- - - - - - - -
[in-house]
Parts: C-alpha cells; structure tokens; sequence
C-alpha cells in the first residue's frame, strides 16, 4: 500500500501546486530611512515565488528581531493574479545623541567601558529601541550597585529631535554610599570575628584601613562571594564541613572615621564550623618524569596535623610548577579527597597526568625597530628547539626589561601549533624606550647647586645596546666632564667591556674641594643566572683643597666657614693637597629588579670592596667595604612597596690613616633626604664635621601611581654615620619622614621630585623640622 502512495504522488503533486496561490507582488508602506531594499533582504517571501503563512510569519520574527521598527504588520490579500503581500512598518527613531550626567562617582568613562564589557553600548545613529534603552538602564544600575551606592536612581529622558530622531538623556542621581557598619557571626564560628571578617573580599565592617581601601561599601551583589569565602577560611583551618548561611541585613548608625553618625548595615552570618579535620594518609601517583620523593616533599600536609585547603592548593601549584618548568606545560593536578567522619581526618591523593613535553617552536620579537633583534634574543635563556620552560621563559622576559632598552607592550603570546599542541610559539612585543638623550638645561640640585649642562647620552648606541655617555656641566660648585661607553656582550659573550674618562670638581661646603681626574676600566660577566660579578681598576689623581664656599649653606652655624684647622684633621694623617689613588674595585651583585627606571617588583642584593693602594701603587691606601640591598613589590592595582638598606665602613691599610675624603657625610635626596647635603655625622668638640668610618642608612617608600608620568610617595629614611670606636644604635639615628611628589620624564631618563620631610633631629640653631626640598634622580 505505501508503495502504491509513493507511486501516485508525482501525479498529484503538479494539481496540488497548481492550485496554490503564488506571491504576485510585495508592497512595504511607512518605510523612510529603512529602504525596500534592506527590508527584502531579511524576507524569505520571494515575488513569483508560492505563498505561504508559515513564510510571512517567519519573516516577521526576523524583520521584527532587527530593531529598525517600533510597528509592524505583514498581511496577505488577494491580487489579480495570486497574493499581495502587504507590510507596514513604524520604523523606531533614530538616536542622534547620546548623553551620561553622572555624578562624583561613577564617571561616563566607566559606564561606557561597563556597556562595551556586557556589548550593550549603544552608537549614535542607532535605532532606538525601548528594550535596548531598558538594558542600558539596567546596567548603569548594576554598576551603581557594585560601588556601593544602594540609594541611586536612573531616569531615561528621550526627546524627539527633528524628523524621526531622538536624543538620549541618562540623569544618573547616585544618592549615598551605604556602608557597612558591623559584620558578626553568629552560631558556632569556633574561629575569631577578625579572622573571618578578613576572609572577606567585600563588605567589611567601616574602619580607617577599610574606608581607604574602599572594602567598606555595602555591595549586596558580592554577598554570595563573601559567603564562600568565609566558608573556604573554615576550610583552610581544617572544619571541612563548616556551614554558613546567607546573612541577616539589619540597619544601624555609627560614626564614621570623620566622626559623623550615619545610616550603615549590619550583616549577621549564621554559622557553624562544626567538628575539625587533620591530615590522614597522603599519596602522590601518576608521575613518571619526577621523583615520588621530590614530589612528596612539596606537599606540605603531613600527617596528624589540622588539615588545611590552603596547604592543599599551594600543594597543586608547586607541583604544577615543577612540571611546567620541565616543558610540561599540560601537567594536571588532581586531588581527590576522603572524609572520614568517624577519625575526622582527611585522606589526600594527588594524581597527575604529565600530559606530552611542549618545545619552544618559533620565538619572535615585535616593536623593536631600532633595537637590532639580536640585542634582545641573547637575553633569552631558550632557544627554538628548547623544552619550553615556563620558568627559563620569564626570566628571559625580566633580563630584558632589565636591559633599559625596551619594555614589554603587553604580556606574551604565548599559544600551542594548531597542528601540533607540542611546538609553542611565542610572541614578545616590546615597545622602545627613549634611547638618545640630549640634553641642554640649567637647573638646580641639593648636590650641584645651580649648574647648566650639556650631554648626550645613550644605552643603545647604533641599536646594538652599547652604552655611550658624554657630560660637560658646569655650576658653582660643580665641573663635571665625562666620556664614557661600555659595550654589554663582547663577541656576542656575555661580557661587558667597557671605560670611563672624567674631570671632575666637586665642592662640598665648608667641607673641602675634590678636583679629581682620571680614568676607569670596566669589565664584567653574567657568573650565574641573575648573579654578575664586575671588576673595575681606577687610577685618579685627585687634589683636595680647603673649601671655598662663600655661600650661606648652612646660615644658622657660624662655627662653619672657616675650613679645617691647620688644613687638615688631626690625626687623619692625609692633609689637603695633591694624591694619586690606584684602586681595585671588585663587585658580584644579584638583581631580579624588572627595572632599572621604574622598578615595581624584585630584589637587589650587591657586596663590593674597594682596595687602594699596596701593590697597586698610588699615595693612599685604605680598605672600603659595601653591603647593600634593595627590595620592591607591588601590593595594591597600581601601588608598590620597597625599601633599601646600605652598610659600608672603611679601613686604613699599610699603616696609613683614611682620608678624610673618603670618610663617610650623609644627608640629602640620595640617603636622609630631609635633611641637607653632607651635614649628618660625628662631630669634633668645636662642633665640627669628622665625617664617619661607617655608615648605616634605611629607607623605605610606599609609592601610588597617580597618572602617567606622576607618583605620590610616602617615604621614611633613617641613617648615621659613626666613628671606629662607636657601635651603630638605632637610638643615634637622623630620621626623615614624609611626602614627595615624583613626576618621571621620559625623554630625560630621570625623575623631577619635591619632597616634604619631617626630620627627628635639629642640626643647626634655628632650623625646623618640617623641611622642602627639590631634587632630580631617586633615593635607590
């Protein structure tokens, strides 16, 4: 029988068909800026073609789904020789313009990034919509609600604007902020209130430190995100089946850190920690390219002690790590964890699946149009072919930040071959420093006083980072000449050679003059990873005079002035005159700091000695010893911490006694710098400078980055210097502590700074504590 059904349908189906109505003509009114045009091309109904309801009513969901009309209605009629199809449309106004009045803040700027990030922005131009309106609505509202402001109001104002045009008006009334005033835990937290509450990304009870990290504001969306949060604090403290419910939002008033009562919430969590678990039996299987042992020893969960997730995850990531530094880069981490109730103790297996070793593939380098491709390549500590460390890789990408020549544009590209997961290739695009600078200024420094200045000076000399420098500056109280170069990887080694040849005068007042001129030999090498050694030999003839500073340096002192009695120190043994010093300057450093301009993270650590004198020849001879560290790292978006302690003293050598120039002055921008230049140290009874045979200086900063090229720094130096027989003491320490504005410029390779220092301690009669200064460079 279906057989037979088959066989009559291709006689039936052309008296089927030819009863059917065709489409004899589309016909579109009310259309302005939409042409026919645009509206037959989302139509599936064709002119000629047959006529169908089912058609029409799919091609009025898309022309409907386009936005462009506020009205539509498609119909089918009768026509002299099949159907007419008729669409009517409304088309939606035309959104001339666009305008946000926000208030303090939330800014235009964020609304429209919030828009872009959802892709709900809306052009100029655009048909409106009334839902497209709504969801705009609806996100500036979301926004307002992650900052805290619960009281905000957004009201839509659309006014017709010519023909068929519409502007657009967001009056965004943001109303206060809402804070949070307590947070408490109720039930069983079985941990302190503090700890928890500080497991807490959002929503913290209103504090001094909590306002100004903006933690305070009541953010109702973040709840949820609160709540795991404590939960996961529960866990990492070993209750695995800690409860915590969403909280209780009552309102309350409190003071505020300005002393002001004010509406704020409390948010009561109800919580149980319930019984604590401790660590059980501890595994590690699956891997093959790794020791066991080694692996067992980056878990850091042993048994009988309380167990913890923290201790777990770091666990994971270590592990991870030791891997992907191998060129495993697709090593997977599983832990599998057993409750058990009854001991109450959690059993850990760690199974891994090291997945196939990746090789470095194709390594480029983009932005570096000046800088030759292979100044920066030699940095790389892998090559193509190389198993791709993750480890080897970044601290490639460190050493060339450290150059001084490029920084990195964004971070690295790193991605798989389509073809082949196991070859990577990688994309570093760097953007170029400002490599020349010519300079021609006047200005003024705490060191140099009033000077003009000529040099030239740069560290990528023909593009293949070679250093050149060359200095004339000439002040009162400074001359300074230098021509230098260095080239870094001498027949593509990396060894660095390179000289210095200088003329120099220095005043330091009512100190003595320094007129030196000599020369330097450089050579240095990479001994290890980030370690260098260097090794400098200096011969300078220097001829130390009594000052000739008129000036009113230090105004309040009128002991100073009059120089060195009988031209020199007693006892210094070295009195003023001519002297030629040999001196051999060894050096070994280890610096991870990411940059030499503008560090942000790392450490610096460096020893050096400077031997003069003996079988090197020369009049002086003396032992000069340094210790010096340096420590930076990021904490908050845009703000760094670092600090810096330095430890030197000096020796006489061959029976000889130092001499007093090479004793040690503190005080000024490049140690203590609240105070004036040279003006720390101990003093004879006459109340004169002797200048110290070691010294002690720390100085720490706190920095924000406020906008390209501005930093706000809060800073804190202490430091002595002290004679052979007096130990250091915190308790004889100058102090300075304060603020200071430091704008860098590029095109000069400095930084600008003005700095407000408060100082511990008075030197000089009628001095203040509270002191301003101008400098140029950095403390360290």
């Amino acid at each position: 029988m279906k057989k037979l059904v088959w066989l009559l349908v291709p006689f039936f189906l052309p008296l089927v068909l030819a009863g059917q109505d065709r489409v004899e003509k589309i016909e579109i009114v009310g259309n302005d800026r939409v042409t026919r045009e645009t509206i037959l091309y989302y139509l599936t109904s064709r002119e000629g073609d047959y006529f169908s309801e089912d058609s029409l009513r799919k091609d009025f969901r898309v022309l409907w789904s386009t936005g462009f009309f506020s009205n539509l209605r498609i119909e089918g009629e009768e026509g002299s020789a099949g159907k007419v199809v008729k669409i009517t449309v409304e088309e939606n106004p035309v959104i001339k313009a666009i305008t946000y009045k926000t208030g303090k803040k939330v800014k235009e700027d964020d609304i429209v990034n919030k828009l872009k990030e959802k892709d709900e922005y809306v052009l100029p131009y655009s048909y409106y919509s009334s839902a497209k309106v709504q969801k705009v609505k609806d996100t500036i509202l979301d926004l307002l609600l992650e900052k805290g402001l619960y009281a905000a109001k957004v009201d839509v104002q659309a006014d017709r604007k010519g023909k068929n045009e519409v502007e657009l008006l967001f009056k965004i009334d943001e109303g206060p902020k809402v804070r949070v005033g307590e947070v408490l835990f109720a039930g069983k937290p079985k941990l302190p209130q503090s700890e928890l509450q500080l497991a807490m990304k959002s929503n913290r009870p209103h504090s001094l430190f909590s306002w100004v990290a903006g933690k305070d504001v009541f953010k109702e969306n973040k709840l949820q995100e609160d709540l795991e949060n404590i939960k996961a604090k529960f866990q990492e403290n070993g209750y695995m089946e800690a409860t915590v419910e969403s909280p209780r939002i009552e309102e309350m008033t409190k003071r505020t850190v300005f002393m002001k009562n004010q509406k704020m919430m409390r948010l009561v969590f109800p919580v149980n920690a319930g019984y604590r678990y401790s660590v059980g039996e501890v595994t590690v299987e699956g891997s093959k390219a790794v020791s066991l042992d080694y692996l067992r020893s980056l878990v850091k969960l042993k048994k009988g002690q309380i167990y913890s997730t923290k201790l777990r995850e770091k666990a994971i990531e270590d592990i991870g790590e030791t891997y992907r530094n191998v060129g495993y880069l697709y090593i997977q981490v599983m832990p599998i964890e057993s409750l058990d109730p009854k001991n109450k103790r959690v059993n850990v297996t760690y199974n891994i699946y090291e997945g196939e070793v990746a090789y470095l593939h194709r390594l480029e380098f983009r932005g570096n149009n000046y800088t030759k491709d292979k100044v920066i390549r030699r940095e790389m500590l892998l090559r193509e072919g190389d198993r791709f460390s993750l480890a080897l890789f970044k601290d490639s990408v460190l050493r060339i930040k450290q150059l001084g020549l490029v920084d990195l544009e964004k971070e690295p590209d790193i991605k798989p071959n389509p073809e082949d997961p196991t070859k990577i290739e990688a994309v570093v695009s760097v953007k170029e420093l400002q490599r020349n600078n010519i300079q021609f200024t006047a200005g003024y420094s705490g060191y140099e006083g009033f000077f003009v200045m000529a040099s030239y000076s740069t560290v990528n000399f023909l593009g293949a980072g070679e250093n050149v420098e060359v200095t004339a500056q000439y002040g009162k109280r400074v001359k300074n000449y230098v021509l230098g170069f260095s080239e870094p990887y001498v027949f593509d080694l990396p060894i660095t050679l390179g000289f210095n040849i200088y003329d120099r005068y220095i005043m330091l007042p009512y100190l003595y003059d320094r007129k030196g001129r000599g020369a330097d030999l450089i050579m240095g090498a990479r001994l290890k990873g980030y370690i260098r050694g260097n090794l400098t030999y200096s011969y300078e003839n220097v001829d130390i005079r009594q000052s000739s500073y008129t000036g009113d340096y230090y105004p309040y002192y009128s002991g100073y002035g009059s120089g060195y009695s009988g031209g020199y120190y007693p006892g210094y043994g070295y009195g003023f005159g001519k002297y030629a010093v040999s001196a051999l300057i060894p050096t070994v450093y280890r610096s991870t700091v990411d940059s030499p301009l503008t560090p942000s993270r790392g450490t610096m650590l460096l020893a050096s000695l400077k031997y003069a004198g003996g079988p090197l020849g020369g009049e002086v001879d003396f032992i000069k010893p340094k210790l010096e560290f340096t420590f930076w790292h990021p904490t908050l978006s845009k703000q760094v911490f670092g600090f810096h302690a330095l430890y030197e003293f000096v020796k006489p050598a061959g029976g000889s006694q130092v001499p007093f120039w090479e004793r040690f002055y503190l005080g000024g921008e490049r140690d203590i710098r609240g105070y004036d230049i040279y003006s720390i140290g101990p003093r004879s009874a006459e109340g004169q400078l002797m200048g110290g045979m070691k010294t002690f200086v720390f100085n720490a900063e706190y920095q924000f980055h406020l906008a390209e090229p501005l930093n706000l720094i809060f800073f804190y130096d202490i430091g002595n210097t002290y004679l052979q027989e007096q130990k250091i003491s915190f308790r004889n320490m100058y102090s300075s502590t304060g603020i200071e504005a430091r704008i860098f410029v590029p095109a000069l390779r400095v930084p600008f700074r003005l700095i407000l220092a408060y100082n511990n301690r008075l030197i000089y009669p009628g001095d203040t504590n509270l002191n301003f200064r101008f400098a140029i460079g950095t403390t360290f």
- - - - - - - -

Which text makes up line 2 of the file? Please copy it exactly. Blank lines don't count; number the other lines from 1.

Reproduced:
Parts: C-alpha cells; structure tokens; sequence